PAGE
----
Thus, the system of FIG. 1 provides for an engine system, comprising: an engine having an turbocharger; an exhaust system in communication with the turbocharger; an exhaust after treatment device positioned in the exhaust system; and a controller, the controller including instructions for adjusting operation of the engine in response to a turbine expansion ratio of the turbocharger exceeding a turbine expansion ratio limit. The engine system includes where the controller includes further instructions for adjusting fuel injection timing in response to the turbine expansion ratio exceeding the turbine expansion ratio limit. The engine system includes where the controller includes further instructions for adjusting a vane position of the turbocharger to modify turbocharger operation in response to the turbine expansion ratio exceeding the turbine expansion ratio limit. The engine system includes where the controller includes further instructions for limiting or modifying regeneration of a particulate filter in response to the turbine expansion ratio exceeding the turbine expansion ratio limit. The engine system includes where the controller includes further instructions for limiting an amount of fuel injected in response to the turbine expansion ratio exceeding the turbine expansion ratio limit. The engine system includes where the controller includes further instructions for indicating a condition of air intake system degradation in response to the turbine expansion ratio exceeding the turbine expansion ratio limit. The engine system further comprises a barometric pressure sensor or modeled barometric pressure signal for determining an altitude of the engine, and where the controller includes further instructions to limit or modify regeneration of a particulate filter in response to the barometric pressure sensor.

Referring now to FIGS. 2-3, prophetic signals of interest during an engine operating sequence are shown. FIG. 2 shows five signals of interest during the engine operating sequence. FIG. 3 shows four additional signals of interest during the engine operating sequence. Vertical markers T0-T6 identify particular times of interest during the operating sequence.

The first plot from the top of FIG. 2 shows desired engine torque versus time. Time starts at the left side of the plot and increases to the right. Desired engine torque is at its lowest value at the bottom of the plot and increases in magnitude toward the top of the plot.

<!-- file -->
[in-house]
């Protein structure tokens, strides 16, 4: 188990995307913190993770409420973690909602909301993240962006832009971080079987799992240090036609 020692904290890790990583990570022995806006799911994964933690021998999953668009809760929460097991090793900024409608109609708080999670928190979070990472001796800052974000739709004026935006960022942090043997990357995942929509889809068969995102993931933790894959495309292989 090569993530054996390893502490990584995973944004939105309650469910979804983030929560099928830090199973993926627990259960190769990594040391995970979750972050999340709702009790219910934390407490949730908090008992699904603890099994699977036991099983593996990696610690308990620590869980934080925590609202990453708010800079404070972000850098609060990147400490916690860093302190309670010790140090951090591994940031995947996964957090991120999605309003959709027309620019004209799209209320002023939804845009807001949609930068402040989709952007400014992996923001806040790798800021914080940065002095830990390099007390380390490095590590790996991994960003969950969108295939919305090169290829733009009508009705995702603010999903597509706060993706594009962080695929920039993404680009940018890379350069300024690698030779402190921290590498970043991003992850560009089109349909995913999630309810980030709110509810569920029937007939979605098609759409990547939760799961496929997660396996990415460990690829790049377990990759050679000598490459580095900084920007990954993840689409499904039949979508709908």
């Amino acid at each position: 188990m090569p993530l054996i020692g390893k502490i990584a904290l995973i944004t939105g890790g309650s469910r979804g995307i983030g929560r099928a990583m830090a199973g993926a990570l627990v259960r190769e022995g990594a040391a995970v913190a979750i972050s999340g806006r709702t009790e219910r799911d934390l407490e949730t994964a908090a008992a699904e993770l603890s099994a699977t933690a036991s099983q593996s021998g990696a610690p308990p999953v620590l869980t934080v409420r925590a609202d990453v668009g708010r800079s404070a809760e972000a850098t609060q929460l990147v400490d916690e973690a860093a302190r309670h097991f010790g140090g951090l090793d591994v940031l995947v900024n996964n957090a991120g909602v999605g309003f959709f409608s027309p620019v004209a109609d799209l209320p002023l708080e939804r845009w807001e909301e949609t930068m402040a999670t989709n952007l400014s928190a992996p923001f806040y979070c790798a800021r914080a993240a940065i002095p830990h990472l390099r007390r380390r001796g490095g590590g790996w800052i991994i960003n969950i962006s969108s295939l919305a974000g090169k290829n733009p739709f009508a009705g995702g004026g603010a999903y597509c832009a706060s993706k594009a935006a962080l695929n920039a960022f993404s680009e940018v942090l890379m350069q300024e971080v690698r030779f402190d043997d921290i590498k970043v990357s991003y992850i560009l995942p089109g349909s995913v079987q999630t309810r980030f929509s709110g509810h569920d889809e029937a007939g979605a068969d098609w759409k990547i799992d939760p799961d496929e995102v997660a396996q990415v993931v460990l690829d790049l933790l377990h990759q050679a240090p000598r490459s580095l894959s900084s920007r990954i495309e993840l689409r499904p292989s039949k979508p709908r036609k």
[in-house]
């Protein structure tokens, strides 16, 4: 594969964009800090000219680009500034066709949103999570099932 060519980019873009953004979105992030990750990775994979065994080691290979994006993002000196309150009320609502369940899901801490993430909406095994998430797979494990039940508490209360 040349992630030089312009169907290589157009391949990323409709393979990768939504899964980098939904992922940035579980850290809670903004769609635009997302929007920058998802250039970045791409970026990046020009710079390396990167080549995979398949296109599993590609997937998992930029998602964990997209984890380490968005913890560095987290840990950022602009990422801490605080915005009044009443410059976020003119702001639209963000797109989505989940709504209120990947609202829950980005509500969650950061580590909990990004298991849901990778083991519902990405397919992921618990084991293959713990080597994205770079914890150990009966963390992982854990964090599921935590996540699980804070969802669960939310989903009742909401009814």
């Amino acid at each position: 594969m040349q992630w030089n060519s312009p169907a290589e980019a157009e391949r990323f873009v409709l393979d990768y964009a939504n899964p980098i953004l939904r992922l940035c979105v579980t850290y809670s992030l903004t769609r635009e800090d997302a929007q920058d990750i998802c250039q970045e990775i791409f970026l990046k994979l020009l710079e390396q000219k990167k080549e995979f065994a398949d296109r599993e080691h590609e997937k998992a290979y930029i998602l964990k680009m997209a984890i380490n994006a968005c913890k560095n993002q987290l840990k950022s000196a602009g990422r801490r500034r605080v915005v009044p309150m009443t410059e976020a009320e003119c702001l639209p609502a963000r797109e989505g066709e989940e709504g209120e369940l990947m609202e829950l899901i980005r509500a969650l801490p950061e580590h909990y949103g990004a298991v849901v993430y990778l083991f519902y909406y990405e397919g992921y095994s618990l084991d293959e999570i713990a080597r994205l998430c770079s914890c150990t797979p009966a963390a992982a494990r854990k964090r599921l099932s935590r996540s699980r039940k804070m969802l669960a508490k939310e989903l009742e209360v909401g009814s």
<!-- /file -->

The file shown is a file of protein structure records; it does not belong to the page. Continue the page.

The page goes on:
The second plot from the top of FIG. 2 shows engine speed versus time. Time starts at the left side of the plot and increases to the right. Engine speed is at its lowest value at the bottom of the plot and increases toward the top of the plot.

The third plot from the top of FIG. 2 shows exhaust flow versus time. Time starts at the left side of the plot and increases to the right. The exhaust flow rate can be related to engine speed and engine load and may be expressed as a mass per unit time (e.g., KG/Hr).

The fourth plot from the top of FIG. 2 shows turbine expansion ratio versus time. Time starts at the left side of the plot and increases to the right. Turbine expansion ratio is at a higher level at the top of the plot. The turbine expansion ratio is at a lower level at the bottom of the plot.

The fifth plot from the top of FIG. 2 shows turbine expansion ratio limit versus time. Time starts at the left side of the plot and increases to the right. The turbine expansion ratio limit is at a higher level at the top of the plot. The turbine expansion ratio is at a lower level at the bottom of the plot. The turbine expansion ratio limit may vary with engine operating conditions.

The first plot from the top of FIG. 3 shows barometric pressure versus time. Time starts at the left side of the plot and increase to the right. Barometric pressure is highest at the top of the plot. When an engine is operated at higher altitude the barometric pressure is lower since air density decreases as altitude increases.

The second plot from the top of FIG. 3 shows a state of a particulate filter regeneration request. A particulate filter regeneration request is present when the particulate filter regeneration request is at a higher level. A particulate filter regeneration request is not present when the particulate filter regeneration request is at a lower level. A particulate filter regeneration request may be made when a pressure drop across a particulate filter exceeds a threshold pressure level.

The third plot from the top of FIG. 3 shows the status of a turbine expansion ratio timer. The time accumulated by the turbine expansion ratio timer increases when the turbine expansion ratio is greater than the turbine expansion ratio limit. Horizontal line 302 represents a threshold amount of time that the turbine expansion ratio has to exceed the turbine expansion ratio limit before the expansion ratio limit flag becomes asserted. In some examples, the threshold amount of time may vary as exhaust flow rate varies.

The fourth plot from the top of FIG. 3 shows an expansion ratio limit flag. The expansion ratio limit flag is asserted when the expansion ratio limit flag signal is at a higher level. The expansion ratio limit flag is not asserted when the limit flag signal is at a lower level. The expansion ratio limit flag provides an indication of a condition when the turbine expansion ratio exceeds the turbine expansion ratio limit for an amount of time greater than a threshold time.

At time T0 (coincident with the Y axis), the engine is operating at a low desired engine torque condition, idle for example. Further, the engine speed and exhaust flow are also low at time T0. The turbine expansion ratio limit is at a higher level when engine speed and desired engine torque are low.

FIG. 3 shows that at time T0, barometric pressure is at a higher level indicating that the engine is close to sea level conditions. In addition, the expansion ratio timer is at a level of zero indicating that the turbine expansion ratio does not exceed the turbine expansion ratio limit. Further, a regeneration request for a particulate filter located in the exhaust path downstream of the turbine is not asserted, nor is the expansion ratio limit flag asserted.